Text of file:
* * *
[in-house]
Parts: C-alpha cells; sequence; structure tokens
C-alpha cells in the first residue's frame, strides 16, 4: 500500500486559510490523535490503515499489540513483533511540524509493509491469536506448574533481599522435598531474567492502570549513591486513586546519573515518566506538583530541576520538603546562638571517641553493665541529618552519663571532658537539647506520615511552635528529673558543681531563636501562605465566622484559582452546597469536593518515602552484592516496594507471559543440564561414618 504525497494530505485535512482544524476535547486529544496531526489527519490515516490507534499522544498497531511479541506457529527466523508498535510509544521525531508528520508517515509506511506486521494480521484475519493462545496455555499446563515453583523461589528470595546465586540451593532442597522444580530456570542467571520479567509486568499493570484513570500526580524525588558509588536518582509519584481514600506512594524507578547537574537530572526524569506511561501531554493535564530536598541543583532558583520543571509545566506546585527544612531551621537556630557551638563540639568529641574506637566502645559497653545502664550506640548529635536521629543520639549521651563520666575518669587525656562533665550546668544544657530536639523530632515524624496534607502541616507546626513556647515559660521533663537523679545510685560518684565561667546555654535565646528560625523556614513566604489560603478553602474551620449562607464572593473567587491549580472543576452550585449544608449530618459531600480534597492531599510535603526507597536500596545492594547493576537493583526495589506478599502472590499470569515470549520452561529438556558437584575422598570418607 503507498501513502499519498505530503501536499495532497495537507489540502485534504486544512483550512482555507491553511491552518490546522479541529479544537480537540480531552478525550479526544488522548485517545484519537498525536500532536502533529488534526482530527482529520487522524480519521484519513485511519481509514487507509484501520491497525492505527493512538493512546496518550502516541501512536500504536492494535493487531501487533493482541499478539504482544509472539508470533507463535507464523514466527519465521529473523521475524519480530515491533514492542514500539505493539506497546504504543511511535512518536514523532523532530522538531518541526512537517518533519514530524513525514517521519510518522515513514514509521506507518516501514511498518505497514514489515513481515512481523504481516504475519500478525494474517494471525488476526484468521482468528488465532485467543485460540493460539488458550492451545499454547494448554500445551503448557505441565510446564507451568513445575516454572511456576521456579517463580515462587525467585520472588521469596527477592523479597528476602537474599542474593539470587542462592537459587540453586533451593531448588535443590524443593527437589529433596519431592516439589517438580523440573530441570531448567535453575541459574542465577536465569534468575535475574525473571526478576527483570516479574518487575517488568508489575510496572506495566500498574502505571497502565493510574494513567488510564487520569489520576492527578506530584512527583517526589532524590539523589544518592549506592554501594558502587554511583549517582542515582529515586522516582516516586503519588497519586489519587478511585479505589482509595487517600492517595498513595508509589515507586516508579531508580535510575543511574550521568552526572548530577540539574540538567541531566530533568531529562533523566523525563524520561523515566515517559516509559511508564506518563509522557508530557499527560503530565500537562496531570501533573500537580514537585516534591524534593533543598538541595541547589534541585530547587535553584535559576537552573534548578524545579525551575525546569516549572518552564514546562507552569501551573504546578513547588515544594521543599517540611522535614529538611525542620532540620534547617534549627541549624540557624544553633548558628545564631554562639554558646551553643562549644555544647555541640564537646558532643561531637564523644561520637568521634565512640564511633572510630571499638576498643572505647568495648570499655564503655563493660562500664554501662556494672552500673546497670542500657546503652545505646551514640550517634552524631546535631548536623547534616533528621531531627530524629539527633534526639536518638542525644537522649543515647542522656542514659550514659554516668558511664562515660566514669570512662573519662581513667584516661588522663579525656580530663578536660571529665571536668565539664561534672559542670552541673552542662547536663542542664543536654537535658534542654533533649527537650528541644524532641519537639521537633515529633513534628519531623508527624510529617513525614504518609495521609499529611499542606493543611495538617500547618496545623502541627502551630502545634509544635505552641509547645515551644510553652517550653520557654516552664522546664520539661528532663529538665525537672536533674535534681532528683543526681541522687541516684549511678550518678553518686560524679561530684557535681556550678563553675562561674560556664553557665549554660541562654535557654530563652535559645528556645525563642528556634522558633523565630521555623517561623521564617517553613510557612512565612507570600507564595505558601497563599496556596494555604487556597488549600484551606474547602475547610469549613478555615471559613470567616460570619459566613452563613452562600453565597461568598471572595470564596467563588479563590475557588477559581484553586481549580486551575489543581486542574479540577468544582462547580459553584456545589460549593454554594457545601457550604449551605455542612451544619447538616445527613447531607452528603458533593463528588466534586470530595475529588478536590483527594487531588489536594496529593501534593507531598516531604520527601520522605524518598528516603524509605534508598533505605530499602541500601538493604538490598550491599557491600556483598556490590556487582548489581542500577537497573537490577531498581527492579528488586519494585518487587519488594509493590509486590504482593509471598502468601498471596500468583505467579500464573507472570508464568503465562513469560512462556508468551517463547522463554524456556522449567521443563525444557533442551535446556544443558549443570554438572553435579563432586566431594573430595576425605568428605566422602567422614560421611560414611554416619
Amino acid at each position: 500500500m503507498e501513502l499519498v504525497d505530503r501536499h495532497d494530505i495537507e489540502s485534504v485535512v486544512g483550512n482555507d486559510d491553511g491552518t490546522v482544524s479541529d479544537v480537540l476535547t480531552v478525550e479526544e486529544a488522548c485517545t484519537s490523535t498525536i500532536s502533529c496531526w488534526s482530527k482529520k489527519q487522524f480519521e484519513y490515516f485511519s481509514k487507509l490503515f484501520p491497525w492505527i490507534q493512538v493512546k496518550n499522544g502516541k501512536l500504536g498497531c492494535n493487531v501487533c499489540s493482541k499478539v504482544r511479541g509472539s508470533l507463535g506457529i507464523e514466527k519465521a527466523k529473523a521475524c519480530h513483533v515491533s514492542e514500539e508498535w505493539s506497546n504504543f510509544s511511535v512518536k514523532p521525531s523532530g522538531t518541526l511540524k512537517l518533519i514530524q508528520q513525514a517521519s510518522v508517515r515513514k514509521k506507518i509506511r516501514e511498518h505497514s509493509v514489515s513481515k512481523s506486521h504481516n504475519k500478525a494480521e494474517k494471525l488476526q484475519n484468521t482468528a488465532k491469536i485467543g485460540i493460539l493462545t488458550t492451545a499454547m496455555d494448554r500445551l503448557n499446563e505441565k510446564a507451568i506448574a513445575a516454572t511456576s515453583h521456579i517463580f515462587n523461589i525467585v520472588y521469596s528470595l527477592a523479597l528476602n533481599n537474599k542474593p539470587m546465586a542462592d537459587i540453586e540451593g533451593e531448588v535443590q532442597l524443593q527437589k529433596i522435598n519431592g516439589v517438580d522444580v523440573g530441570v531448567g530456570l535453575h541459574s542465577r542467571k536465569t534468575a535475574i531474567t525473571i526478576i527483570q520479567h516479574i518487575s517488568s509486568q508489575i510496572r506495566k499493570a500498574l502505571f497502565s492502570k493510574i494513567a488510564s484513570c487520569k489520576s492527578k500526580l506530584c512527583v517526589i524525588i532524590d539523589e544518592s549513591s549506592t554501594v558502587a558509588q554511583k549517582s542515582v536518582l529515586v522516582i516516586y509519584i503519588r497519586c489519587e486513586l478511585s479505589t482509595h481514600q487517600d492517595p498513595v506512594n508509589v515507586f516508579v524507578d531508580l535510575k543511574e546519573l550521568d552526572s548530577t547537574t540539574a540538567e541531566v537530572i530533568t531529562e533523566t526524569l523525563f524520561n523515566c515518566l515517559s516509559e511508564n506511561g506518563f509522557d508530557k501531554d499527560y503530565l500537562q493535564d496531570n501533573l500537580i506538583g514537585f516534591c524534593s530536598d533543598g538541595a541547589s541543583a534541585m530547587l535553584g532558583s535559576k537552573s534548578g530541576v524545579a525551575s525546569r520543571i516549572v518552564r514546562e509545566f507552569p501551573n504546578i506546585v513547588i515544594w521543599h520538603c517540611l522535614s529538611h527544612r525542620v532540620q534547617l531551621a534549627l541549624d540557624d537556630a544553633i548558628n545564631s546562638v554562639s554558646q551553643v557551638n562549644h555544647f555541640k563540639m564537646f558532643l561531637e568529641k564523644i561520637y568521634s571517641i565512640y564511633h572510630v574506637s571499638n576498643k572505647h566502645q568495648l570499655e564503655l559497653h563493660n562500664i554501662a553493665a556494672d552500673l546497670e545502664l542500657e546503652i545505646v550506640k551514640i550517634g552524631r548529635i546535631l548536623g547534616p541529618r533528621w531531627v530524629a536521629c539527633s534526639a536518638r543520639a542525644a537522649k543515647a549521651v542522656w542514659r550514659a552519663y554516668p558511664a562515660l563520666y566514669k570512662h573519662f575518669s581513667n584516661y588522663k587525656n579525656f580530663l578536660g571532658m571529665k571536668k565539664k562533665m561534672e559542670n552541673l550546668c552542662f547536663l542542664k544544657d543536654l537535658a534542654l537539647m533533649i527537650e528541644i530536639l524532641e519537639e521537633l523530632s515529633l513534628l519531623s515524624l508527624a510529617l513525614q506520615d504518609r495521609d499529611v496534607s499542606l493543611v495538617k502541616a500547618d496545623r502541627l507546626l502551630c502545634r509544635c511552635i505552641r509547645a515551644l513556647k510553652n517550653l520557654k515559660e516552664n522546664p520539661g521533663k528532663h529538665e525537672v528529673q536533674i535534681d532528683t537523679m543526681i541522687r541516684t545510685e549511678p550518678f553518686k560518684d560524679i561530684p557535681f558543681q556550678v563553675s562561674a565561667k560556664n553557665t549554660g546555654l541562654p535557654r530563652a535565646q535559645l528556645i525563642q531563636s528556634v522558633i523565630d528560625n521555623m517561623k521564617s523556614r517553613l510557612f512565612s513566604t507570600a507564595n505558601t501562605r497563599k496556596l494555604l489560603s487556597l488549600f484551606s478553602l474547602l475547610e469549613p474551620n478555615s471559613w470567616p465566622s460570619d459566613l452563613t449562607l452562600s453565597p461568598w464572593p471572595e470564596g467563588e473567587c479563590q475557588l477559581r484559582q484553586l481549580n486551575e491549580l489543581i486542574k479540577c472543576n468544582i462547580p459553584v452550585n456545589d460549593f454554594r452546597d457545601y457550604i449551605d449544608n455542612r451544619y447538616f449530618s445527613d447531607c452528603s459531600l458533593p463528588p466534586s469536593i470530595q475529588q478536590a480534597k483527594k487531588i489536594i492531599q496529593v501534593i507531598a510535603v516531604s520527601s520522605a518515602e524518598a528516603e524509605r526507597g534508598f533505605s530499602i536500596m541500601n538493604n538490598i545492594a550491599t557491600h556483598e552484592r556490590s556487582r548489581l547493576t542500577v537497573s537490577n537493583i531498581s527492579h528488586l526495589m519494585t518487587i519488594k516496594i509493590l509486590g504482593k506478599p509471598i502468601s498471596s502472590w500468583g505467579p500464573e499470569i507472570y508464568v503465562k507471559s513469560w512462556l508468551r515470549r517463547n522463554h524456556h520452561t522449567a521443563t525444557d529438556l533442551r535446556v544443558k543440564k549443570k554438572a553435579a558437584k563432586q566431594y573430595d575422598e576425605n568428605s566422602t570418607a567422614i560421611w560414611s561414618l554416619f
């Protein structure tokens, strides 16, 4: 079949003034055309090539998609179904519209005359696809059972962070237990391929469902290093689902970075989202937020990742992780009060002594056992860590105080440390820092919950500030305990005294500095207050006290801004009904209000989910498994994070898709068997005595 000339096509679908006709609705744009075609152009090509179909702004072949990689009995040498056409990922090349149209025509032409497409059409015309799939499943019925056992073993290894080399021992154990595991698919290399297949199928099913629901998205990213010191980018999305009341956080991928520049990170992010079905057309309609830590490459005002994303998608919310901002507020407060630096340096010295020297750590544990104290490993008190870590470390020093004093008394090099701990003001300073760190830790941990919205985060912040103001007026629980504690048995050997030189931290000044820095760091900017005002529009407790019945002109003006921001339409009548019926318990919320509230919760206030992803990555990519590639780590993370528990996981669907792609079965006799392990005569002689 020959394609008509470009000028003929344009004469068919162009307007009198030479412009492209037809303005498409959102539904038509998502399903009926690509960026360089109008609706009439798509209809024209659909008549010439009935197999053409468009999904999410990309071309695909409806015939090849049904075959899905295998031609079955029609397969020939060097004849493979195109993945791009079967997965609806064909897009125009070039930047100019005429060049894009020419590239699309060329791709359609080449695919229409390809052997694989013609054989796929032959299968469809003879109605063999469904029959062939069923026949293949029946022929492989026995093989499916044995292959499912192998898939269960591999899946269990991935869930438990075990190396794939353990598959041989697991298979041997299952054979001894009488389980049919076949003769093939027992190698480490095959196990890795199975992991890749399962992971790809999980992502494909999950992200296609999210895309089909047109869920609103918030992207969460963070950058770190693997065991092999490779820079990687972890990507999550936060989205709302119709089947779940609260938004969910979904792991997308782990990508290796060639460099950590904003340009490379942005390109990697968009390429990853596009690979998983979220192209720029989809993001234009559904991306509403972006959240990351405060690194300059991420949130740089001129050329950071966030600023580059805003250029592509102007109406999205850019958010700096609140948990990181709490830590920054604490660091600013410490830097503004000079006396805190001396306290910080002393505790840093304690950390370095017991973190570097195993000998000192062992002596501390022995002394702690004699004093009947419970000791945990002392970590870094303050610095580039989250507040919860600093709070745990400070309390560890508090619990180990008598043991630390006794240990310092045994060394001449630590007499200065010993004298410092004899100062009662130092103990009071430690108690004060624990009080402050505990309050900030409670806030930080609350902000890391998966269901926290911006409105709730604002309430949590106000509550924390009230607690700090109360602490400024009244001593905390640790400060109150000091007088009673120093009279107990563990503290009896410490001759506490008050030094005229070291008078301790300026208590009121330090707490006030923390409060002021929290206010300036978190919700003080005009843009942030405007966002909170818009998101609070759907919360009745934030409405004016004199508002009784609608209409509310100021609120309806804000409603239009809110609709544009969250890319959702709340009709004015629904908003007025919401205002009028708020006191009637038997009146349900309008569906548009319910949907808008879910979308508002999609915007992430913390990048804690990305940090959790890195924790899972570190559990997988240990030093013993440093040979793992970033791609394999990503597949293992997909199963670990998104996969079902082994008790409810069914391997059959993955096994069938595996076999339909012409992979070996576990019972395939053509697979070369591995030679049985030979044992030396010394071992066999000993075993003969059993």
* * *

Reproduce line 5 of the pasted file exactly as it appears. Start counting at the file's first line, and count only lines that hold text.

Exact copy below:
């Protein structure tokens, strides 16, 4: 079949003034055309090539998609179904519209005359696809059972962070237990391929469902290093689902970075989202937020990742992780009060002594056992860590105080440390820092919950500030305990005294500095207050006290801004009904209000989910498994994070898709068997005595 000339096509679908006709609705744009075609152009090509179909702004072949990689009995040498056409990922090349149209025509032409497409059409015309799939499943019925056992073993290894080399021992154990595991698919290399297949199928099913629901998205990213010191980018999305009341956080991928520049990170992010079905057309309609830590490459005002994303998608919310901002507020407060630096340096010295020297750590544990104290490993008190870590470390020093004093008394090099701990003001300073760190830790941990919205985060912040103001007026629980504690048995050997030189931290000044820095760091900017005002529009407790019945002109003006921001339409009548019926318990919320509230919760206030992803990555990519590639780590993370528990996981669907792609079965006799392990005569002689 020959394609008509470009000028003929344009004469068919162009307007009198030479412009492209037809303005498409959102539904038509998502399903009926690509960026360089109008609706009439798509209809024209659909008549010439009935197999053409468009999904999410990309071309695909409806015939090849049904075959899905295998031609079955029609397969020939060097004849493979195109993945791009079967997965609806064909897009125009070039930047100019005429060049894009020419590239699309060329791709359609080449695919229409390809052997694989013609054989796929032959299968469809003879109605063999469904029959062939069923026949293949029946022929492989026995093989499916044995292959499912192998898939269960591999899946269990991935869930438990075990190396794939353990598959041989697991298979041997299952054979001894009488389980049919076949003769093939027992190698480490095959196990890795199975992991890749399962992971790809999980992502494909999950992200296609999210895309089909047109869920609103918030992207969460963070950058770190693997065991092999490779820079990687972890990507999550936060989205709302119709089947779940609260938004969910979904792991997308782990990508290796060639460099950590904003340009490379942005390109990697968009390429990853596009690979998983979220192209720029989809993001234009559904991306509403972006959240990351405060690194300059991420949130740089001129050329950071966030600023580059805003250029592509102007109406999205850019958010700096609140948990990181709490830590920054604490660091600013410490830097503004000079006396805190001396306290910080002393505790840093304690950390370095017991973190570097195993000998000192062992002596501390022995002394702690004699004093009947419970000791945990002392970590870094303050610095580039989250507040919860600093709070745990400070309390560890508090619990180990008598043991630390006794240990310092045994060394001449630590007499200065010993004298410092004899100062009662130092103990009071430690108690004060624990009080402050505990309050900030409670806030930080609350902000890391998966269901926290911006409105709730604002309430949590106000509550924390009230607690700090109360602490400024009244001593905390640790400060109150000091007088009673120093009279107990563990503290009896410490001759506490008050030094005229070291008078301790300026208590009121330090707490006030923390409060002021929290206010300036978190919700003080005009843009942030405007966002909170818009998101609070759907919360009745934030409405004016004199508002009784609608209409509310100021609120309806804000409603239009809110609709544009969250890319959702709340009709004015629904908003007025919401205002009028708020006191009637038997009146349900309008569906548009319910949907808008879910979308508002999609915007992430913390990048804690990305940090959790890195924790899972570190559990997988240990030093013993440093040979793992970033791609394999990503597949293992997909199963670990998104996969079902082994008790409810069914391997059959993955096994069938595996076999339909012409992979070996576990019972395939053509697979070369591995030679049985030979044992030396010394071992066999000993075993003969059993």